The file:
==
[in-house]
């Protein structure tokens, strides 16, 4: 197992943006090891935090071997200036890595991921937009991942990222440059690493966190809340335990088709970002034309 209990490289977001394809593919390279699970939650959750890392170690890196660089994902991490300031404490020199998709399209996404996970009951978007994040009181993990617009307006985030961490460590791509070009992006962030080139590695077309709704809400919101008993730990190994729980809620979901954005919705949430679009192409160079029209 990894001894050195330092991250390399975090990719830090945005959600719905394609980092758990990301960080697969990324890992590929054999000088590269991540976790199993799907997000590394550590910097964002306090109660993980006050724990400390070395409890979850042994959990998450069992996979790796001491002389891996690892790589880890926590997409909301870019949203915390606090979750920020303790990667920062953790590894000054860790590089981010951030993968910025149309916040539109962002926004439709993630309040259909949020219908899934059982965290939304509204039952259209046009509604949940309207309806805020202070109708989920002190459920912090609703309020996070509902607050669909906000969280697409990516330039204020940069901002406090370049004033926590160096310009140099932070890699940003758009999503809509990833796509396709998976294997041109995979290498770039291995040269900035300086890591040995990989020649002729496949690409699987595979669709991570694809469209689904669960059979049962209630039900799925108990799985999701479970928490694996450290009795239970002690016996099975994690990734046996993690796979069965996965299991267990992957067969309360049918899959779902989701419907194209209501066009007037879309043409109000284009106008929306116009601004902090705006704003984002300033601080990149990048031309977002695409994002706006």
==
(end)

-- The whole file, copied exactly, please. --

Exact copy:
[in-house]
């Protein structure tokens, strides 16, 4: 197992943006090891935090071997200036890595991921937009991942990222440059690493966190809340335990088709970002034309 209990490289977001394809593919390279699970939650959750890392170690890196660089994902991490300031404490020199998709399209996404996970009951978007994040009181993990617009307006985030961490460590791509070009992006962030080139590695077309709704809400919101008993730990190994729980809620979901954005919705949430679009192409160079029209 990894001894050195330092991250390399975090990719830090945005959600719905394609980092758990990301960080697969990324890992590929054999000088590269991540976790199993799907997000590394550590910097964002306090109660993980006050724990400390070395409890979850042994959990998450069992996979790796001491002389891996690892790589880890926590997409909301870019949203915390606090979750920020303790990667920062953790590894000054860790590089981010951030993968910025149309916040539109962002926004439709993630309040259909949020219908899934059982965290939304509204039952259209046009509604949940309207309806805020202070109708989920002190459920912090609703309020996070509902607050669909906000969280697409990516330039204020940069901002406090370049004033926590160096310009140099932070890699940003758009999503809509990833796509396709998976294997041109995979290498770039291995040269900035300086890591040995990989020649002729496949690409699987595979669709991570694809469209689904669960059979049962209630039900799925108990799985999701479970928490694996450290009795239970002690016996099975994690990734046996993690796979069965996965299991267990992957067969309360049918899959779902989701419907194209209501066009007037879309043409109000284009106008929306116009601004902090705006704003984002300033601080990149990048031309977002695409994002706006």